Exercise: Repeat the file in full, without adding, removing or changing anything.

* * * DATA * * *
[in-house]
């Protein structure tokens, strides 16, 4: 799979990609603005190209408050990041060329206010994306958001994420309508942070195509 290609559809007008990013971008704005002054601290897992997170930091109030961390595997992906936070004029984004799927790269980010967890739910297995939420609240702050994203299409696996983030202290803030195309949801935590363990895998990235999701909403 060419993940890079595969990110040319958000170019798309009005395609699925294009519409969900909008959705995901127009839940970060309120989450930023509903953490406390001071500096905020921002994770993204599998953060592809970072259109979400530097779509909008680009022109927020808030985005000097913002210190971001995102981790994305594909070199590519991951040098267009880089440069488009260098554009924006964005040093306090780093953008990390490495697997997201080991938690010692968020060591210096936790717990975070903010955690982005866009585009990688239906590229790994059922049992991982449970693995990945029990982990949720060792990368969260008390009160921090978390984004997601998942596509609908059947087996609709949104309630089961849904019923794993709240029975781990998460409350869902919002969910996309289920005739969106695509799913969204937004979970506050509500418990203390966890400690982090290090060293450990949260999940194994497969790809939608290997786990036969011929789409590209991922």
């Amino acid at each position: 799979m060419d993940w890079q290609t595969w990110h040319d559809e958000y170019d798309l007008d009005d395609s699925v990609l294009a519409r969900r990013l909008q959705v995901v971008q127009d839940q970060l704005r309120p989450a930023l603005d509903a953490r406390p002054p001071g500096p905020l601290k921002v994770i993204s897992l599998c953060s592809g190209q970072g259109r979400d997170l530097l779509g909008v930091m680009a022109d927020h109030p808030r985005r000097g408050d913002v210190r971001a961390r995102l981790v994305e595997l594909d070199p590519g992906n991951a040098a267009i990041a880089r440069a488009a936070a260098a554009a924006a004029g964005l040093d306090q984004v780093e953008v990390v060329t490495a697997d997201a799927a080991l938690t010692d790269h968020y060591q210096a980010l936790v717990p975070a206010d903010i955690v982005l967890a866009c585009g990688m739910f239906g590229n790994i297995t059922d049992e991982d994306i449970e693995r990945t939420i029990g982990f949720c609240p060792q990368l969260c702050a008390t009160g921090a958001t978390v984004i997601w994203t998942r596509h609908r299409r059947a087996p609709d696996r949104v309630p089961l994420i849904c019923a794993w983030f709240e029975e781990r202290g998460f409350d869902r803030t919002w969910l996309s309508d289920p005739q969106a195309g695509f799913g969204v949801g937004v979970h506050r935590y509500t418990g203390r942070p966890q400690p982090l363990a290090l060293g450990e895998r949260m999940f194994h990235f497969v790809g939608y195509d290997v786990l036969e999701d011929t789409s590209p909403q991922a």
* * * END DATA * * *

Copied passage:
[in-house]
């Protein structure tokens, strides 16, 4: 799979990609603005190209408050990041060329206010994306958001994420309508942070195509 290609559809007008990013971008704005002054601290897992997170930091109030961390595997992906936070004029984004799927790269980010967890739910297995939420609240702050994203299409696996983030202290803030195309949801935590363990895998990235999701909403 060419993940890079595969990110040319958000170019798309009005395609699925294009519409969900909008959705995901127009839940970060309120989450930023509903953490406390001071500096905020921002994770993204599998953060592809970072259109979400530097779509909008680009022109927020808030985005000097913002210190971001995102981790994305594909070199590519991951040098267009880089440069488009260098554009924006964005040093306090780093953008990390490495697997997201080991938690010692968020060591210096936790717990975070903010955690982005866009585009990688239906590229790994059922049992991982449970693995990945029990982990949720060792990368969260008390009160921090978390984004997601998942596509609908059947087996609709949104309630089961849904019923794993709240029975781990998460409350869902919002969910996309289920005739969106695509799913969204937004979970506050509500418990203390966890400690982090290090060293450990949260999940194994497969790809939608290997786990036969011929789409590209991922």
């Amino acid at each position: 799979m060419d993940w890079q290609t595969w990110h040319d559809e958000y170019d798309l007008d009005d395609s699925v990609l294009a519409r969900r990013l909008q959705v995901v971008q127009d839940q970060l704005r309120p989450a930023l603005d509903a953490r406390p002054p001071g500096p905020l601290k921002v994770i993204s897992l599998c953060s592809g190209q970072g259109r979400d997170l530097l779509g909008v930091m680009a022109d927020h109030p808030r985005r000097g408050d913002v210190r971001a961390r995102l981790v994305e595997l594909d070199p590519g992906n991951a040098a267009i990041a880089r440069a488009a936070a260098a554009a924006a004029g964005l040093d306090q984004v780093e953008v990390v060329t490495a697997d997201a799927a080991l938690t010692d790269h968020y060591q210096a980010l936790v717990p975070a206010d903010i955690v982005l967890a866009c585009g990688m739910f239906g590229n790994i297995t059922d049992e991982d994306i449970e693995r990945t939420i029990g982990f949720c609240p060792q990368l969260c702050a008390t009160g921090a958001t978390v984004i997601w994203t998942r596509h609908r299409r059947a087996p609709d696996r949104v309630p089961l994420i849904c019923a794993w983030f709240e029975e781990r202290g998460f409350d869902r803030t919002w969910l996309s309508d289920p005739q969106a195309g695509f799913g969204v949801g937004v979970h506050r935590y509500t418990g203390r942070p966890q400690p982090l363990a290090l060293g450990e895998r949260m999940f194994h990235f497969v790809g939608y195509d290997v786990l036969e999701d011929t789409s590209p909403q991922a």